...
we want to replace it.
What are the hardware specs on the new machine and/or why do you want to stay with the 32 bit version of Centos?

For a while, my office used a Centos system as a WinCVS server. We switched the server from 32 bit Windows to 32 bit Centos while slightly upgrading hardware and got a dramatic improvement in performance. Right after that, we switch 32 bit Centos to 64 bit on the same hardware and got a moderate additional improvement in performance. (Later, unfortunately, we switched to Clearcase dropping all the way back to the original terrible performance despite a further hardware upgrade).

This effect may depend on having a very large number of source modules routinely updated from the CVS repository, but at least for us, the higher level of Linux inode caching that you get in a 64 bit kernel mattered a lot more in a CVS server than it would have mattered in a workstation or in some other server types.

Last edited by johnsfine; 02-24-2011 at 10:30 AM.
 
Old 02-24-2011, 10:44 AM   #10
snowpine
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Quote:
Originally Posted by johnsfine View Post
I have installed Centos many times using the full installation DVD and I have used the Live CD for other purposes. I never figured out how to use the Live CD to install Centos and a quick look at the instructions linked in post #3 didn't answer that for me (maybe because I never took a very detailed look at what is available in the liveCD).
I expect that using the Live CD for installing Centos requires a form of the "netinstall" you mentioned. Hopefully the OP understands what you meant.
I was answering the OP's question: "Can this LiveCD (CentOS-5.5-i386-LiveCD-Release2.iso) boot the computer and allow to install CentOS-5.5?"

The answer is no, use the netinstall CD (my recommendation) or the full DVD (your recommendation, also a good option), because the Live CD doesn't have an installer.

Sorry if my previous post was unclear.

Last edited by snowpine; 02-24-2011 at 10:46 AM.
 
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Old 02-24-2011, 10:49 AM   #11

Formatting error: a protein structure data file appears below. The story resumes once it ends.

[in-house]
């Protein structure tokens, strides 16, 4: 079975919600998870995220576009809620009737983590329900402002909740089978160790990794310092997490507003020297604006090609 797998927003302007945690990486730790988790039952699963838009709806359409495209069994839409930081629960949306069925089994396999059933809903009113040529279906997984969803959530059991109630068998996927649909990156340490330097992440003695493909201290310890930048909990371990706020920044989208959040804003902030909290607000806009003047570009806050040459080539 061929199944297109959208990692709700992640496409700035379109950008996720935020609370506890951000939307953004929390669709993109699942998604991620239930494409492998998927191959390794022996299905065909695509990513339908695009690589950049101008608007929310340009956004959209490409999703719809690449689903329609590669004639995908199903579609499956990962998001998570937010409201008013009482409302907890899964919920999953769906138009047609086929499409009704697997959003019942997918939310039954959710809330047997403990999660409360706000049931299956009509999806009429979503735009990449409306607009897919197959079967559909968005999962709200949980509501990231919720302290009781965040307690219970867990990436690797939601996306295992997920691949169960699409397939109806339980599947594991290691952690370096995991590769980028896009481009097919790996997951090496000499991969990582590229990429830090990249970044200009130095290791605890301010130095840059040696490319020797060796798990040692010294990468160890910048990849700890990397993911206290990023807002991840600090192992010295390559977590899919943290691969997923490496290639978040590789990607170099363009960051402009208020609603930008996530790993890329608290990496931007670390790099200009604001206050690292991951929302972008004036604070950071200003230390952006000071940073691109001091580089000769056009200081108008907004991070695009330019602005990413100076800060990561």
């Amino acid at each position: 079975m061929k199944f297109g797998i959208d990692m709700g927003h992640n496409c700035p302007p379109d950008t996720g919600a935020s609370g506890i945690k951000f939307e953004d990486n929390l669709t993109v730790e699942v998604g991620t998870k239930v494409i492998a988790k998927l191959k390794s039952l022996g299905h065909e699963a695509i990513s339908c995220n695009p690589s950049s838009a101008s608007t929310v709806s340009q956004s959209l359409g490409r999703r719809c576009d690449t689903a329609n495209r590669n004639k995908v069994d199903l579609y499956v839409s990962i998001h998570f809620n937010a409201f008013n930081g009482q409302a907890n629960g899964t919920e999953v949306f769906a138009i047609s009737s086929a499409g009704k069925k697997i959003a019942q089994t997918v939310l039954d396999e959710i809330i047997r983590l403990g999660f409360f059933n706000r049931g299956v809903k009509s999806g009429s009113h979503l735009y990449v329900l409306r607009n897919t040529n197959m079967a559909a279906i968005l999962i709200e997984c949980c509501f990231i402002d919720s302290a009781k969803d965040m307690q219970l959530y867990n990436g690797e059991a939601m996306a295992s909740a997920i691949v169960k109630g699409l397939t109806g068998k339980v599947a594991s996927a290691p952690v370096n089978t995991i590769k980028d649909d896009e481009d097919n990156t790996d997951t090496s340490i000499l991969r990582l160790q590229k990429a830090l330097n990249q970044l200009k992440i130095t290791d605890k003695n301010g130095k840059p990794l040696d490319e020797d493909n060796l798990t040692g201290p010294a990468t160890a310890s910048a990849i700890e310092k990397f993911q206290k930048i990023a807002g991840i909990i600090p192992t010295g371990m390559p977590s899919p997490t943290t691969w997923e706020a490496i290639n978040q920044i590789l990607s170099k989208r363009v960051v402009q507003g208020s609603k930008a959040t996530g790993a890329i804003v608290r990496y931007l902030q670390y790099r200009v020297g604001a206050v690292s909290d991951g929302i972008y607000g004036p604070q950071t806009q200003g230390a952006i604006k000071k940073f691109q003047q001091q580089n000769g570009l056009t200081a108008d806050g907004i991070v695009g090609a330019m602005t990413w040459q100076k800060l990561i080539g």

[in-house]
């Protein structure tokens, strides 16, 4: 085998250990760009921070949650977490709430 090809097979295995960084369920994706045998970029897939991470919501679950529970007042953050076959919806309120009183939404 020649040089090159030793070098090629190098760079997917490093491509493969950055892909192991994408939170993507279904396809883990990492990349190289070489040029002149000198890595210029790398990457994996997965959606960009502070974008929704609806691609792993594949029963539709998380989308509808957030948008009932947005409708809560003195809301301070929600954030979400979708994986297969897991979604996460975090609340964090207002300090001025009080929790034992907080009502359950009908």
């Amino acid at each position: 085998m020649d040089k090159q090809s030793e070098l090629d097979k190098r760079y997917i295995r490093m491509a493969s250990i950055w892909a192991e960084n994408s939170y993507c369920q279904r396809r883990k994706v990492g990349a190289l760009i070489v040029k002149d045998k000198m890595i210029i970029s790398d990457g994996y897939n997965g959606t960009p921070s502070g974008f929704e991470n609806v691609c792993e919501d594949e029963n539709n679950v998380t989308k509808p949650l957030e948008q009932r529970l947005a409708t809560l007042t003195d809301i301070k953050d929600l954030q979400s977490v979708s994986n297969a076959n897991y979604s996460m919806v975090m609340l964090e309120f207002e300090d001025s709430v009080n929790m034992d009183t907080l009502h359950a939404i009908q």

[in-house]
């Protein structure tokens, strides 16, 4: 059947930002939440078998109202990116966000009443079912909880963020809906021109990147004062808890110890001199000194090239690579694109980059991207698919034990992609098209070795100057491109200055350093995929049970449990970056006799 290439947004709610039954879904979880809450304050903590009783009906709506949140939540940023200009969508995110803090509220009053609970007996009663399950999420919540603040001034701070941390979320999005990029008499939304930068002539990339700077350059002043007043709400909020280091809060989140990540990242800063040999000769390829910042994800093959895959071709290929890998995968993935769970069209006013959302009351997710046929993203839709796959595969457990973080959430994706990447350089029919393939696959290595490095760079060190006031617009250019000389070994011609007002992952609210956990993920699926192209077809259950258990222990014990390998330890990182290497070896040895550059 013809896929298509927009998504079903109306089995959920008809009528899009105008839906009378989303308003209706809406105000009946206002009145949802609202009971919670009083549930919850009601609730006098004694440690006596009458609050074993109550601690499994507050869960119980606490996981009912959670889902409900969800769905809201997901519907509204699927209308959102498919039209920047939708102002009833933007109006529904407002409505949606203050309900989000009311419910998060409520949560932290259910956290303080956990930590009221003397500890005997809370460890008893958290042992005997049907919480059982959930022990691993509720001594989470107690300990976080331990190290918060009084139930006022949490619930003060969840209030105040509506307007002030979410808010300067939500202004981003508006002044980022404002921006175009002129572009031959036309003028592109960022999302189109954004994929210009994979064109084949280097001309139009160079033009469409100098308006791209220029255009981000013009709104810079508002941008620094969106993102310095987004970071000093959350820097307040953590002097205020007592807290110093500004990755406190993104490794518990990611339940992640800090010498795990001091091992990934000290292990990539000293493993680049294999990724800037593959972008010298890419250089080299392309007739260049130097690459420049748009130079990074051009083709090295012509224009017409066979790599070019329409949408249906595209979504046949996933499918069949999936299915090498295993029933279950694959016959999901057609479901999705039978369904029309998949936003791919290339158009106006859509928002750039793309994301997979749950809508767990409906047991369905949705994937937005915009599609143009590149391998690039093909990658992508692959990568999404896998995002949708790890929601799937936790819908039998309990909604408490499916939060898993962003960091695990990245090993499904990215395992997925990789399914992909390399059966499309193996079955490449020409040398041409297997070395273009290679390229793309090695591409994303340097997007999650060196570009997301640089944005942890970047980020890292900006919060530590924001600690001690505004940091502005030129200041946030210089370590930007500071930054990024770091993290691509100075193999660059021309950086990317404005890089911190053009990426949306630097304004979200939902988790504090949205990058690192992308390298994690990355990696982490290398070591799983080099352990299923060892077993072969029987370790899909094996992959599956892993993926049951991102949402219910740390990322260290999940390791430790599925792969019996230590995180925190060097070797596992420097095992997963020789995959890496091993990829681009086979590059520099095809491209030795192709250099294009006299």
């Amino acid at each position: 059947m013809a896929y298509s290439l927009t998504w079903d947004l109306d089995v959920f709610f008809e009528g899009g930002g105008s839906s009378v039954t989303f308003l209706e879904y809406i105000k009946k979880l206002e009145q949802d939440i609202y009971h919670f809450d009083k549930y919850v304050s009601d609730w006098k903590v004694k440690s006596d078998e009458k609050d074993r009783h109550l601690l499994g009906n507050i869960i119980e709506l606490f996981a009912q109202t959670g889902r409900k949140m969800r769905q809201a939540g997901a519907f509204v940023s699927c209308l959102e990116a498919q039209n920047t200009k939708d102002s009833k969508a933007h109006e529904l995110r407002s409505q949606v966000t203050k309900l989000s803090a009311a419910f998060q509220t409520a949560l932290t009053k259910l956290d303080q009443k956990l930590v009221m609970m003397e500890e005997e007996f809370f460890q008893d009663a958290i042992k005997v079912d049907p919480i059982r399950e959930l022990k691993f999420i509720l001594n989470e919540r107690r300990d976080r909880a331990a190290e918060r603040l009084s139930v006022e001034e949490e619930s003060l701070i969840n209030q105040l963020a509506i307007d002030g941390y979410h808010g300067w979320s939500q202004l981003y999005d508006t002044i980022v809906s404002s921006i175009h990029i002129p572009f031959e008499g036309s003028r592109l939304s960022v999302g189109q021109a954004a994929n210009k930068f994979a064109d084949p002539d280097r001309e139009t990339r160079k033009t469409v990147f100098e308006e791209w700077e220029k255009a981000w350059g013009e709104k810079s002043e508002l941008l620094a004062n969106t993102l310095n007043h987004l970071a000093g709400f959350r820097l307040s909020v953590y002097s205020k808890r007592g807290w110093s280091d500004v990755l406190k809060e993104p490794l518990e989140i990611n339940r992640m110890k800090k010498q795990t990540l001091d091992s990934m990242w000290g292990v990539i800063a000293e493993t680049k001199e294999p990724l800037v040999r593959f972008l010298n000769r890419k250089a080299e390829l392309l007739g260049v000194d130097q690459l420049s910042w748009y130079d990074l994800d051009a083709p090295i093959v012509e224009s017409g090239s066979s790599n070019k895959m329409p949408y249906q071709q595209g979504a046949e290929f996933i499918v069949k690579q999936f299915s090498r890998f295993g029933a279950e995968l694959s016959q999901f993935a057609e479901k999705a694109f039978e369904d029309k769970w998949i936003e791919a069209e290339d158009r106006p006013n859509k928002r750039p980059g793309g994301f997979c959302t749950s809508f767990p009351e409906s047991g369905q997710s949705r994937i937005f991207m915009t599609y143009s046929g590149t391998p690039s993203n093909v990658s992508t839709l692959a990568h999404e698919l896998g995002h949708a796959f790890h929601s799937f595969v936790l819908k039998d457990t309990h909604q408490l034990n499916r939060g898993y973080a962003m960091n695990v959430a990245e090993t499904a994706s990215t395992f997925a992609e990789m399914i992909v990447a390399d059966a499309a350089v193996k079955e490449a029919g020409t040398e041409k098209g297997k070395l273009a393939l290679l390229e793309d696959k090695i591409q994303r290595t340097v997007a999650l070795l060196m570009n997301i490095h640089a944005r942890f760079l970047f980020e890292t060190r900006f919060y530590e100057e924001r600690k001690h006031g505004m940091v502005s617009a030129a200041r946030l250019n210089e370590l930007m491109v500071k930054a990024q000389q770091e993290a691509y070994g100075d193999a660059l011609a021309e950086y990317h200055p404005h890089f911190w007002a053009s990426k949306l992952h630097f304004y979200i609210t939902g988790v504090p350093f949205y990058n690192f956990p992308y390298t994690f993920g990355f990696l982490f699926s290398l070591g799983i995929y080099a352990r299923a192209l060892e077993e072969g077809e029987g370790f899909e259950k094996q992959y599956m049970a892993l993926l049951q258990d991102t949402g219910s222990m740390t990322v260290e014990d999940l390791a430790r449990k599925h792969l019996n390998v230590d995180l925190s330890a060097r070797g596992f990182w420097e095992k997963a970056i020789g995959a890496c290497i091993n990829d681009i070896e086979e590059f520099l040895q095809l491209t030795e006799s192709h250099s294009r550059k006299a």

catkin
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You might be better off with the DVD than the CD or you'll have a lot of downloading to do, depending on which apps you want to install. In case you change you mind about the CD, here's from the 5.5 release announcement, in the torrents section:

CD:
http://mirror.centos.org/centos/5.5/...n-1to7.torrent
http://mirror.centos.org/centos/5.5/...n-1to8.torrent

DVD:
http://mirror.centos.org/centos/5.5/...in-DVD.torrent
http://mirror.centos.org/centos/5.5/...in-DVD.torrent

LiveCD:
http://mirror.centos.org/centos/5.5/...LiveCD.torrent
http://mirror.centos.org/centos/5.5/...LiveCD.torrent

md5sum's for these torrent files:

cdc45af66bf92987ada310e251d43398 CentOS-5.5-i386-bin-1to7.torrent
5f623a38eab7f5eae21c3c4e3fe80c04 CentOS-5.5-x86_64-bin-1to8.torrent
489aba8ea3d9f82973728813f5c1d0ad CentOS-5.5-x86_64-bin-DVD.torrent
a001e84db58e59113a83cf06730bf7fc CentOS-5.5-i386-bin-DVD.torrent
3836afe12e27435ff928e35f2d85db10 CentOS-5.5-i386-LiveCD.torrent
55a40ba2e170a6bd424732d4c4116041 CentOS-5.5-x86_64-LiveCD.torrent


The installation is relatively straightforward. In case you want to follow documentation, I found the RHEL 5.5 Installation Guide more complete than the CentTOS documentation.

Perhaps I don't understand the rationale for the default partitioning and file system layout but it seems a strange choice. All the HDD but a small /boot is given to LVM which is all used for a single / file system. Doesn't that give all the complexity of LVM with few of its flexibility advantages ...
 
Old 02-24-2011, 09:17 PM   #12
frankbell
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To the OP, I may well have been wrong about the LiveCD and installations. As I said, it's been a while since I've CentOSed.

I would take seriously the posts from others who have used CentOS more recently than I. I certainly will learn from them.
 
Old 02-24-2011, 10:06 PM   #13
jefro
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I think I started that live cd deal. I meant it to be used to determine the ability of the system to support an OS not really for installation. A test of sorts.